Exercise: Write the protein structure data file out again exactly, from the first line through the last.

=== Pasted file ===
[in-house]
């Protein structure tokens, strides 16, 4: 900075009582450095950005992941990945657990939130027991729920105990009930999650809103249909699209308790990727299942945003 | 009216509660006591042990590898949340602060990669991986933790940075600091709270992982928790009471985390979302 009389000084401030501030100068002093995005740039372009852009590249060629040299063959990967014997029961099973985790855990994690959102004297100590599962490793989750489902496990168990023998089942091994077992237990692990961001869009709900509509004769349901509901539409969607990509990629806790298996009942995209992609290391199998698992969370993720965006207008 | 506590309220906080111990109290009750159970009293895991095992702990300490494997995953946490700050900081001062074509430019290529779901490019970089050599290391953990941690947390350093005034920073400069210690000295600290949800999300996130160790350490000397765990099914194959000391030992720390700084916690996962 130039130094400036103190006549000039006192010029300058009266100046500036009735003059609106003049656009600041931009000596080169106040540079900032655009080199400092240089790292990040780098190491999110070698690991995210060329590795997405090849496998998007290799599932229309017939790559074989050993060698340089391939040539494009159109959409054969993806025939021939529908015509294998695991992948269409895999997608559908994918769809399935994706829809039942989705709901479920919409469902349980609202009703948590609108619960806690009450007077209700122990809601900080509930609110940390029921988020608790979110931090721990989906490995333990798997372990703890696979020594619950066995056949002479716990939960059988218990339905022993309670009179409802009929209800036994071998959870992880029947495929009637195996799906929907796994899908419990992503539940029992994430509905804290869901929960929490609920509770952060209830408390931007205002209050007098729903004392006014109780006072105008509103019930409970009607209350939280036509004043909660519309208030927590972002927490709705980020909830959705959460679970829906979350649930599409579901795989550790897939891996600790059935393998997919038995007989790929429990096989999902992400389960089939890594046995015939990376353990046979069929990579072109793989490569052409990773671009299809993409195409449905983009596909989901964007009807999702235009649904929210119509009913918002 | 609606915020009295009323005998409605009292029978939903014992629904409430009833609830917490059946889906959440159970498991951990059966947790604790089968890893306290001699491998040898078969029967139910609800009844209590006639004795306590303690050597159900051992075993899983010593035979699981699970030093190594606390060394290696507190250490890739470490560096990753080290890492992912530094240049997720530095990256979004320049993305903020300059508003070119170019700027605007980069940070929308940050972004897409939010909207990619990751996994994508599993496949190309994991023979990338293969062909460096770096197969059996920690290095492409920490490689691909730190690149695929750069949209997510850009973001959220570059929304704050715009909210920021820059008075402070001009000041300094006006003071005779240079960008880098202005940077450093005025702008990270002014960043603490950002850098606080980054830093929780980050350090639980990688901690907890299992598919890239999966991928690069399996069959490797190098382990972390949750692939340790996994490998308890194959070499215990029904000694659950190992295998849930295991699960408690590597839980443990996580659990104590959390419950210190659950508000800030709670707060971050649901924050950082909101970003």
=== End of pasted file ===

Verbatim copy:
[in-house]
């Protein structure tokens, strides 16, 4: 900075009582450095950005992941990945657990939130027991729920105990009930999650809103249909699209308790990727299942945003 | 009216509660006591042990590898949340602060990669991986933790940075600091709270992982928790009471985390979302 009389000084401030501030100068002093995005740039372009852009590249060629040299063959990967014997029961099973985790855990994690959102004297100590599962490793989750489902496990168990023998089942091994077992237990692990961001869009709900509509004769349901509901539409969607990509990629806790298996009942995209992609290391199998698992969370993720965006207008 | 506590309220906080111990109290009750159970009293895991095992702990300490494997995953946490700050900081001062074509430019290529779901490019970089050599290391953990941690947390350093005034920073400069210690000295600290949800999300996130160790350490000397765990099914194959000391030992720390700084916690996962 130039130094400036103190006549000039006192010029300058009266100046500036009735003059609106003049656009600041931009000596080169106040540079900032655009080199400092240089790292990040780098190491999110070698690991995210060329590795997405090849496998998007290799599932229309017939790559074989050993060698340089391939040539494009159109959409054969993806025939021939529908015509294998695991992948269409895999997608559908994918769809399935994706829809039942989705709901479920919409469902349980609202009703948590609108619960806690009450007077209700122990809601900080509930609110940390029921988020608790979110931090721990989906490995333990798997372990703890696979020594619950066995056949002479716990939960059988218990339905022993309670009179409802009929209800036994071998959870992880029947495929009637195996799906929907796994899908419990992503539940029992994430509905804290869901929960929490609920509770952060209830408390931007205002209050007098729903004392006014109780006072105008509103019930409970009607209350939280036509004043909660519309208030927590972002927490709705980020909830959705959460679970829906979350649930599409579901795989550790897939891996600790059935393998997919038995007989790929429990096989999902992400389960089939890594046995015939990376353990046979069929990579072109793989490569052409990773671009299809993409195409449905983009596909989901964007009807999702235009649904929210119509009913918002 | 609606915020009295009323005998409605009292029978939903014992629904409430009833609830917490059946889906959440159970498991951990059966947790604790089968890893306290001699491998040898078969029967139910609800009844209590006639004795306590303690050597159900051992075993899983010593035979699981699970030093190594606390060394290696507190250490890739470490560096990753080290890492992912530094240049997720530095990256979004320049993305903020300059508003070119170019700027605007980069940070929308940050972004897409939010909207990619990751996994994508599993496949190309994991023979990338293969062909460096770096197969059996920690290095492409920490490689691909730190690149695929750069949209997510850009973001959220570059929304704050715009909210920021820059008075402070001009000041300094006006003071005779240079960008880098202005940077450093005025702008990270002014960043603490950002850098606080980054830093929780980050350090639980990688901690907890299992598919890239999966991928690069399996069959490797190098382990972390949750692939340790996994490998308890194959070499215990029904000694659950190992295998849930295991699960408690590597839980443990996580659990104590959390419950210190659950508000800030709670707060971050649901924050950082909101970003």